SZ (cont.): The suffering and vivid scenes are meant to be a warning, not something to savor or derive any degree of contentment from, as the idea of torture porn drives at.

LAC: Dante’s trip through Hell places him at a distance from the suffering of the damned, mediated by the descriptions and explanations of a guide. The stories in Hellscapes immerse readers in the perspectives of the damned, eliminating that distance as well as the helpfulness of a guide. In fact, your stories emphasize that characters must figure out for themselves what’s going on. Why did you choose the perspectives you did, and why must your characters explore their realms without a guide?

SZ: In my stories, the damned must come to the realization of not only where they are, but also, and more importantly, why they are there. I do have some figures like the Stranger and the Soldier that come along and provide some nudges, but these are stories about personal accountability. In a way, they are small journeys of self-discovery, as they come to realize their fates. To me, this is very important. There is an acceptance of their crime inherent in this path, one that they cannot make excuses for or find scapegoats to cover them.

LAC: Many of the damned in your stories are wealthy and politically powerful. Dante and Milton certainly had political agendas—do you? What is it? Or if you don’t, why do you focus as much as you do on such characters?

SZ: I think there are some tremendous evils in the world that tend to get a pass. A single violent murder is more obvious to most people, but I’m always amazed at how those whose decisions result in the deaths of multitudes, the suffering of far more, the destruction of families, and so many more harmful results tend to get a pass. Things like what Bernie Madoff did gave birth to loads of darkness in the lives of so many, but there are many more like him who will never see a court or jail, at least in this world.

SZ (cont.): These decisions by power elites are done for the sake of power and profit, and to me they are every bit as vile and despicable as a mass murderer. I hoped to convey this in Hellscapes, when this type of individual is held accountable and made to comprehend the scale of evil they gave birth to.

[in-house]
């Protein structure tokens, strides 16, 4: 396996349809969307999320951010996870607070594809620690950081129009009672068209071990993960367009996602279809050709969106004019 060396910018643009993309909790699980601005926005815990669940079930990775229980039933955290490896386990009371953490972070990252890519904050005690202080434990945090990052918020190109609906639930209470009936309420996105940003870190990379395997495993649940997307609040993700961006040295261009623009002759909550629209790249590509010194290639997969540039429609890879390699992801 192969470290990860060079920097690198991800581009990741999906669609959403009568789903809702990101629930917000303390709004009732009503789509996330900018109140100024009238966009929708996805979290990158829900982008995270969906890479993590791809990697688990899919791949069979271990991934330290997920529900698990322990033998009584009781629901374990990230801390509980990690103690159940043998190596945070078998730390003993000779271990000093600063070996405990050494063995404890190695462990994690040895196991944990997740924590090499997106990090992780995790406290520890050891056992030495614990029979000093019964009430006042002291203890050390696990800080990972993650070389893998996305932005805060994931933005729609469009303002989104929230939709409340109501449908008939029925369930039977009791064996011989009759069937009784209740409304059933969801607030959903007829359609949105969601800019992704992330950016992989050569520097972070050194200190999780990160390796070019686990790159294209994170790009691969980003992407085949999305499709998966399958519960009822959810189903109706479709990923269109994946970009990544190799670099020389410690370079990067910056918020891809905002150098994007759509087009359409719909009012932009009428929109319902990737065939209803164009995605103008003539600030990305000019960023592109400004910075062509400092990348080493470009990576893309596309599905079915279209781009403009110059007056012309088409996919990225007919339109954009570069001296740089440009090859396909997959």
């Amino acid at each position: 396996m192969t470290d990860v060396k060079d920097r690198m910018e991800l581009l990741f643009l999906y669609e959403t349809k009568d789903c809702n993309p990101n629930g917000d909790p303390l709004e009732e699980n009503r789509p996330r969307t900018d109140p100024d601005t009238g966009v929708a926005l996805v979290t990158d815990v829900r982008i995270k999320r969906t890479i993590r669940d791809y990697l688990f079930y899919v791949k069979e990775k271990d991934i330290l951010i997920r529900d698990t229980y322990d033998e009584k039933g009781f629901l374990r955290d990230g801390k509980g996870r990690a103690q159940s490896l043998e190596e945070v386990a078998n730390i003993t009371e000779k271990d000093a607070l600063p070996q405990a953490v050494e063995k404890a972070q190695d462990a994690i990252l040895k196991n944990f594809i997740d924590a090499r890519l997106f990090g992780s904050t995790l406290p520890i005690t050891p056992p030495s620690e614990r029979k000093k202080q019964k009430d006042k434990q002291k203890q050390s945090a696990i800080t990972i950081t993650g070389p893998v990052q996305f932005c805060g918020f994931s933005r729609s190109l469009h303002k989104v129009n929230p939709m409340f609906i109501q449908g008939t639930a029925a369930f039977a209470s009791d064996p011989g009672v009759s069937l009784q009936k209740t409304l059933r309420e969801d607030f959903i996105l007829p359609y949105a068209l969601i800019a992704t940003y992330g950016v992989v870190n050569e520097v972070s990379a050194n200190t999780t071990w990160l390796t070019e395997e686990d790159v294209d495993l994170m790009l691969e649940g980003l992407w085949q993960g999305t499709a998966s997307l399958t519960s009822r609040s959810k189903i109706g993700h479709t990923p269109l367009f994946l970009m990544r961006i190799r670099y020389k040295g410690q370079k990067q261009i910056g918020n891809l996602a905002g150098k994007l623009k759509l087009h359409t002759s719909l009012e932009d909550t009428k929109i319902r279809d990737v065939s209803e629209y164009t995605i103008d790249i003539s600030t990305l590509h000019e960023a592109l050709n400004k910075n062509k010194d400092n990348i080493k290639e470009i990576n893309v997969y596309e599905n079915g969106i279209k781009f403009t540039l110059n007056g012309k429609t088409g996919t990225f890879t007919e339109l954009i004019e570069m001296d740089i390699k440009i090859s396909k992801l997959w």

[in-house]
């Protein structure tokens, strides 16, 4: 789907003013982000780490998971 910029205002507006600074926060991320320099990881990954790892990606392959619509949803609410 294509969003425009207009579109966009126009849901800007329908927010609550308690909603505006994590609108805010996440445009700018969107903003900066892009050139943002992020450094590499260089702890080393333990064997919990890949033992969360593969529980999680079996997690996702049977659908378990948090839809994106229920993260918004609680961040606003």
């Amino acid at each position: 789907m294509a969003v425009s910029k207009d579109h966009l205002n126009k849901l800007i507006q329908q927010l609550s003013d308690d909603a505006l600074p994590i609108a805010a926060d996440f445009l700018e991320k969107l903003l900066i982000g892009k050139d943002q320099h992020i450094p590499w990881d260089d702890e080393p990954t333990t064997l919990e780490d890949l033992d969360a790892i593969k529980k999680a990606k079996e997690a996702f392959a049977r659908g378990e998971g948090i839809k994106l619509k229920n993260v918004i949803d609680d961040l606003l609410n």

SZ (cont.): I’m not taking a political stance in the sense of a certain persuasion or platform, but I am saying that things in the realm of politics do have moral consequences and that those who ruin great numbers of lives through their conscious decisions in the political arena should be held accountable.

LAC: Three of the five tales feature minority protagonists. The first story focuses on a politically powerful woman, the second focuses on a similarly powerful man attracted to other men, and the third story focuses on a successful businessman with a Hispanic name. I’m sure your intentions are good, but given that the book calls attention to political issues pretty often, people are bound to wonder: why did you make these choices?

SZ: It was important to me to have a diverse cast precisely because I did not want anyone getting tangled up in an issue of ethnicity, gender, etc. In fact, ethnicity, gender, and the like have no bearing whatsoever as to why the characters are in the realms of the infernal. It was purely their actions and choices in life that got them there. As you will see in the stories, the focus is entirely upon actions and choices, and in no way makes any issue out of the gender or ethnicity that they held in their physical lives.

SZ (cont.): Hellscapes stories are for a modern audience, so I also believe there should be a diversity in the main characters just as there is a diversity in the audience. Evil and issues of moral choice makes no distinction regarding gender, ethnicity, etc. It manifests in all walks of life, all over the world. Therefore, the tales should reflect a broad range of characters to most honestly explore the nature of evil.

LAC: Damnation is a grim subject, and though you do have some surprises up your sleeve, you’re pretty clear from the outset that the characters in these stories are screwed. To write so much about hopelessness: what drew you to this subject?

SZ: I have always been fascinated with the concept of hell, from near death experience accounts, to the depictions in various religions, visions, concepts from writers, and so much more.  To me, it is the ultimate horror, a place that you cannot escape from and where not even death can end the suffering.

SZ (cont.): It also reflects the idea of accountability. The fact is that many who do great evil, especially those of great wealth or political power, do escape accountability. They lead comfortable lives, things go their way, and they often die peacefully. The idea of hell, even a temporal one (which I could write an entire essay on, as it is a very viable concept), gets at a bigger picture where you can’t avoid the consequences of your actions, no matter how influential or wealthy you are.

LAC: If you could choose one emotion and one (spoiler-free) idea to linger with readers after they finish Hellscapes, what would it be?

SZ: As far as ideas, I’d like to suggest that actions have consequences.  The choices we make do have effects on the lives of others. Those in high places that regard people as statistics are capable of unleashing tremendous evils and sufferings in the decisions they make, but it is also important for everyone to keep in mind that the choices we make can give root to either  evil or good.  It is up to us.

In regard to feelings, the emotion would be a gladness of being alive, and knowing that we all can put our hearts towards a moral path that does not lead to the destruction of the spirit (and for those who do not believe in such things, let’s just say the destruction of your greatest potential).

SZ: Thank you for the opportunity to address some great questions!  I hope my answers helped shed a little more light on the nature of these tales!

Stephen Zimmer, storyteller, philosopherStephen Zimmer, storyteller, philosopher